The Nihon Review - Anime Reviews & Editorials

Sword Art Online II

Title: Sword Art Online II
Genre: Action
Company: A-1 Pictures
Format: 24 episodes
Dates: 5 Jul 2014 – 20 Dec 2014

Synopsis: Gun Gale Online (usually referred to as GGO) is perhaps the most popular VRMMO in near-future Japan. The game has a large professional scene, and players are generally very competitive. During an in-game interview with the top GGO player, a mysterious man fires his handgun at an in-game screen, somehow killing him in the physical plane. Kirigaya Kazuto, SAO survivor and seasoned gamer, is asked by Japanese law enforcement to create a GGO account and investigate the killing; he complies.

The Highlights
The cafe scenes: Extremely numerous, excessively long, and incredibly boring.
The female characters: Basically a club of young women who fell in love with Kirito and were entirely ignored, but continue to follow him around anyway.
The premise: A crime against the intellect of man.

There’s nothing duller than watching someone else’s power fantasy. Indeed there may be someone who enjoys watching a hilariously overpowered, absurdly bland teenager continuously impress everyone, pick up every woman he comes in contact with, and always save the day. That person is, however, not me nor anyone I know. Already embarrassing is that fact that after two full series, the teenager in question — Kirito — has had next to no development and has no depth of any kind. That alone is a disastrous mistake, but add in the progressively more imbecilic premises and plot twists, and a fairly useless cast of side characters, and your show is basically guaranteed to be a goddamn disaster. I mean to tell you that the premise of SAO II, of the Gun Gale Online arc specifically, is the single most diabolically doltish instance of poor writing and puerility I’ve ever seen.

What is this premise, you may ask? What could possibly be so offensive to the intellect? Well, you asked for it, so here goes: Rather than send an actual investigator, the Japanese government sends a teenager into the online virtual-reality game, Gun Gale Online, to investigate rumors that a man is killing people in real life from within the game. You didn’t misread that, just take a second to let it sink in. There are a vast myriad of things wrong with this, some minor, most major, and all obvious to an extent such that they need not be specified. With that said, let us proceed to the less obvious aspects of the series.

Yuki Kajiura‘s soundtrack, while somewhat decent (she seems incapable of making anything overtly terrible), is certainly near the bottom of the pile when it comes to her many works. In fact, Kajiura‘s near-perfect track record is somewhat spoiled by both SAO and SAO II. The animation is usually above average and looks fairly good, but like many shows SAO II seems to suffer from a mismanaged budget. Many of the scenes are incredibly still for very long periods of time; a not so subtle way of cutting costs. Chief among the issues this creates is a huge amount of info-dumping. There are several cafe scenes (one of the most basic filmographic no-noes) which consist solely of two or more characters spouting exposition for upwards of eight minutes. It’s incredibly boring and borderline insulting, as if to say the audience can’t comprehend a plot as simple and idiotic as this one. Maybe — and that’s a fairly large maybe — if the characters having these conversations were likable or interesting, these info-dumps would be at least somewhat excusable. That is, however, not the case in the slightest; the characters of SAO II are unbelievably dull and archetypal.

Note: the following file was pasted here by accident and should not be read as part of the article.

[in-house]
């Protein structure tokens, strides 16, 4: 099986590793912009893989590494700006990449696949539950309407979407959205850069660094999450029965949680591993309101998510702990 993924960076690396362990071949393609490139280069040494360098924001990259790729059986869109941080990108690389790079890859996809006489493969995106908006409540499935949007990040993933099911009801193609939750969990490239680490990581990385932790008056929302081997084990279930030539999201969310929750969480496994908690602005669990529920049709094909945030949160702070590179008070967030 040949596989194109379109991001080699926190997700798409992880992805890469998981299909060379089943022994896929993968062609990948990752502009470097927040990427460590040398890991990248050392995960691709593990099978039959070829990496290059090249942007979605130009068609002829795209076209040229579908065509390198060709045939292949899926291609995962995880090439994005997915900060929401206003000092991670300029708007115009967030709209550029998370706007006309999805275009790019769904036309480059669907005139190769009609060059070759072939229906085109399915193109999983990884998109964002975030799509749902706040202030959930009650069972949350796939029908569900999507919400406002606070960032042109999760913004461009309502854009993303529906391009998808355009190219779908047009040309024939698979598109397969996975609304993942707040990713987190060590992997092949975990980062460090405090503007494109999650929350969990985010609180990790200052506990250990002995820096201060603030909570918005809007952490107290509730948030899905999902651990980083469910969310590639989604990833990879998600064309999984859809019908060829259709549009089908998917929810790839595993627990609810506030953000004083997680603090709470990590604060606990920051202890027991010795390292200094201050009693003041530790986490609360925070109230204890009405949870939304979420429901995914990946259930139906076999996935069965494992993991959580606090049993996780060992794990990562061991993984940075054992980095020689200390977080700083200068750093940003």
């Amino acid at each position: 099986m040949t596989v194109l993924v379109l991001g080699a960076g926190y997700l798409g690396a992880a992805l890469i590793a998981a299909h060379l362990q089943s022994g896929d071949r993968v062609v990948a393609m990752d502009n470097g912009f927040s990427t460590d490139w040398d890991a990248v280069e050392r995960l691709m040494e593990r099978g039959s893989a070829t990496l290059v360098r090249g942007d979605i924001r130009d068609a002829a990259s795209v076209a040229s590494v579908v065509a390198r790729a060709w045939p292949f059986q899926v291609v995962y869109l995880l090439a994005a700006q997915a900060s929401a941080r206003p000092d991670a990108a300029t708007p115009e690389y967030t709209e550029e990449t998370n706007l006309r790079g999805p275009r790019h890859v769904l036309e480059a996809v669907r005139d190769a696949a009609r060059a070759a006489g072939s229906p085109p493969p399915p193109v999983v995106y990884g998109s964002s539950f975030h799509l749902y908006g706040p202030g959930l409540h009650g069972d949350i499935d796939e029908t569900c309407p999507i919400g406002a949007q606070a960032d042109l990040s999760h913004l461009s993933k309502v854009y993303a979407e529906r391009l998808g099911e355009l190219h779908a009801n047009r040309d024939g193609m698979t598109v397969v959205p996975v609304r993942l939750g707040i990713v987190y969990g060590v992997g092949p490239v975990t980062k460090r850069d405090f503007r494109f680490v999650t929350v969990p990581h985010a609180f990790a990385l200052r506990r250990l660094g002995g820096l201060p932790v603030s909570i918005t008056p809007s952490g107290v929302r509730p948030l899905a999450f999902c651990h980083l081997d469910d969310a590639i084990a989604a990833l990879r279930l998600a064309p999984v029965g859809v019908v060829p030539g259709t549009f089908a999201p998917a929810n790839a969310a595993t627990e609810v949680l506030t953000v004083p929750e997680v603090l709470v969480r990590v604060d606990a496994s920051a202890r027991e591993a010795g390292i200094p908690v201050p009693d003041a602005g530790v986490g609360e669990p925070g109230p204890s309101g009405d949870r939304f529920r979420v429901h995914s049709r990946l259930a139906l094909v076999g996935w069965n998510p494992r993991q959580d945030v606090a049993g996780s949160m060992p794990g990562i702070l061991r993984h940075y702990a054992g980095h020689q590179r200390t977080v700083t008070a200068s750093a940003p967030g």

None of these flaws are the worst part of the show, however. Not the insulting amount of exposition, not the fairly mediocre soundtrack, not the awful characters, not even the premise in all its magnificent idiocy. The worst thing about SAO II is how it lies to the viewer, offering false promises, giving hope and then crushing it. I won’t give them away, so as not to spoil the show for any prospective viewers, but there are three points in the series where an interesting story could have been had. Points where, if the right thing had been done by the writer, some characters could have been very compelling, where the plot could have been made vastly more interesting. But the right thing was not done, and the characters remained as bland as the story. Outwardly SAO II is an insert-self-here power fantasy for the young and foolish, but at its heart it is a tragic tale of grand potential being smothered with a pillow and shot in the forehead by lack of effort, and blinding incompetence.

Be that as it may, the show isn’t the worst thing I’ve seen, not by a long shot. Many aspects were above average or merely mediocre, rather than aggressively terrible. There was admittedly some small entertainment value as well, but overall the show was exactly as I expected it to be; mundane, puerile, and doltish. I can perhaps recommend it to fans of the original Sword Art Online, but certainly not to anyone else.

The Rating: 4

Reviewed by: CNile

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